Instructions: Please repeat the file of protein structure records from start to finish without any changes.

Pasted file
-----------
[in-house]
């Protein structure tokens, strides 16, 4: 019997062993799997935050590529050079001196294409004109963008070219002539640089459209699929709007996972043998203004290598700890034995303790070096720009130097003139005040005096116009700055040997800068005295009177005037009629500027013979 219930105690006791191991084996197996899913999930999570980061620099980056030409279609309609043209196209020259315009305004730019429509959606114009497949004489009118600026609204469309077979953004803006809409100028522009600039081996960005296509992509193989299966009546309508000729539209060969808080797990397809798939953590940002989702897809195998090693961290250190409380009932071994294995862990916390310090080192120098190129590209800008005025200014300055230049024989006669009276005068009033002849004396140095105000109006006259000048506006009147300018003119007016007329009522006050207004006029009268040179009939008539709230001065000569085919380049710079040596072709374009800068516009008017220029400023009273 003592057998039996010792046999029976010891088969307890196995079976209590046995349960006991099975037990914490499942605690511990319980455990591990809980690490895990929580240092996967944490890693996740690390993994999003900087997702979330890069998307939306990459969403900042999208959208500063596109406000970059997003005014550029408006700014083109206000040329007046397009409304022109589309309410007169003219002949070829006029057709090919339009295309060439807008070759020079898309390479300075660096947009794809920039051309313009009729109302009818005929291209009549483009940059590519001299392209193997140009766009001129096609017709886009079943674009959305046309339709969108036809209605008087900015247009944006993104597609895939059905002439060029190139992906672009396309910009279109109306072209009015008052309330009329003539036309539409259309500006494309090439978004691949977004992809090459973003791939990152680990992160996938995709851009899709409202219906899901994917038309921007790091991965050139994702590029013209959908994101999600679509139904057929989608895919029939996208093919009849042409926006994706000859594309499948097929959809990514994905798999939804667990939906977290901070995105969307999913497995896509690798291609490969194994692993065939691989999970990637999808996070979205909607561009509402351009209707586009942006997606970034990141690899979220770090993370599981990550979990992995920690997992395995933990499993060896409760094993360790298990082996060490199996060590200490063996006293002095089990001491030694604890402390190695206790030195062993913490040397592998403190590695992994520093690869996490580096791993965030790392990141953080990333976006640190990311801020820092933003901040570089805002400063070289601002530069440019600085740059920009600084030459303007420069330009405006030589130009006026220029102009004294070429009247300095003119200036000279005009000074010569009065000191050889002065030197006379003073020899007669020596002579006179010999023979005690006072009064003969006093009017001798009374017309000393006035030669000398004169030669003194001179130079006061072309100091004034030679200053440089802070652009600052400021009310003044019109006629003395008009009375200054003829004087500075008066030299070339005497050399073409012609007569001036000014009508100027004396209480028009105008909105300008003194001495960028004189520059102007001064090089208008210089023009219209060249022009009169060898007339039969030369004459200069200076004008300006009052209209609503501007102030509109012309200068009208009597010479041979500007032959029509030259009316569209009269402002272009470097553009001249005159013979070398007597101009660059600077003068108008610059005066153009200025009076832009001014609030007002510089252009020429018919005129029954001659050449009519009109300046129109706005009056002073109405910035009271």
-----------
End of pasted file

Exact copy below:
[in-house]
């Protein structure tokens, strides 16, 4: 019997062993799997935050590529050079001196294409004109963008070219002539640089459209699929709007996972043998203004290598700890034995303790070096720009130097003139005040005096116009700055040997800068005295009177005037009629500027013979 219930105690006791191991084996197996899913999930999570980061620099980056030409279609309609043209196209020259315009305004730019429509959606114009497949004489009118600026609204469309077979953004803006809409100028522009600039081996960005296509992509193989299966009546309508000729539209060969808080797990397809798939953590940002989702897809195998090693961290250190409380009932071994294995862990916390310090080192120098190129590209800008005025200014300055230049024989006669009276005068009033002849004396140095105000109006006259000048506006009147300018003119007016007329009522006050207004006029009268040179009939008539709230001065000569085919380049710079040596072709374009800068516009008017220029400023009273 003592057998039996010792046999029976010891088969307890196995079976209590046995349960006991099975037990914490499942605690511990319980455990591990809980690490895990929580240092996967944490890693996740690390993994999003900087997702979330890069998307939306990459969403900042999208959208500063596109406000970059997003005014550029408006700014083109206000040329007046397009409304022109589309309410007169003219002949070829006029057709090919339009295309060439807008070759020079898309390479300075660096947009794809920039051309313009009729109302009818005929291209009549483009940059590519001299392209193997140009766009001129096609017709886009079943674009959305046309339709969108036809209605008087900015247009944006993104597609895939059905002439060029190139992906672009396309910009279109109306072209009015008052309330009329003539036309539409259309500006494309090439978004691949977004992809090459973003791939990152680990992160996938995709851009899709409202219906899901994917038309921007790091991965050139994702590029013209959908994101999600679509139904057929989608895919029939996208093919009849042409926006994706000859594309499948097929959809990514994905798999939804667990939906977290901070995105969307999913497995896509690798291609490969194994692993065939691989999970990637999808996070979205909607561009509402351009209707586009942006997606970034990141690899979220770090993370599981990550979990992995920690997992395995933990499993060896409760094993360790298990082996060490199996060590200490063996006293002095089990001491030694604890402390190695206790030195062993913490040397592998403190590695992994520093690869996490580096791993965030790392990141953080990333976006640190990311801020820092933003901040570089805002400063070289601002530069440019600085740059920009600084030459303007420069330009405006030589130009006026220029102009004294070429009247300095003119200036000279005009000074010569009065000191050889002065030197006379003073020899007669020596002579006179010999023979005690006072009064003969006093009017001798009374017309000393006035030669000398004169030669003194001179130079006061072309100091004034030679200053440089802070652009600052400021009310003044019109006629003395008009009375200054003829004087500075008066030299070339005497050399073409012609007569001036000014009508100027004396209480028009105008909105300008003194001495960028004189520059102007001064090089208008210089023009219209060249022009009169060898007339039969030369004459200069200076004008300006009052209209609503501007102030509109012309200068009208009597010479041979500007032959029509030259009316569209009269402002272009470097553009001249005159013979070398007597101009660059600077003068108008610059005066153009200025009076832009001014609030007002510089252009020429018919005129029954001659050449009519009109300046129109706005009056002073109405910035009271």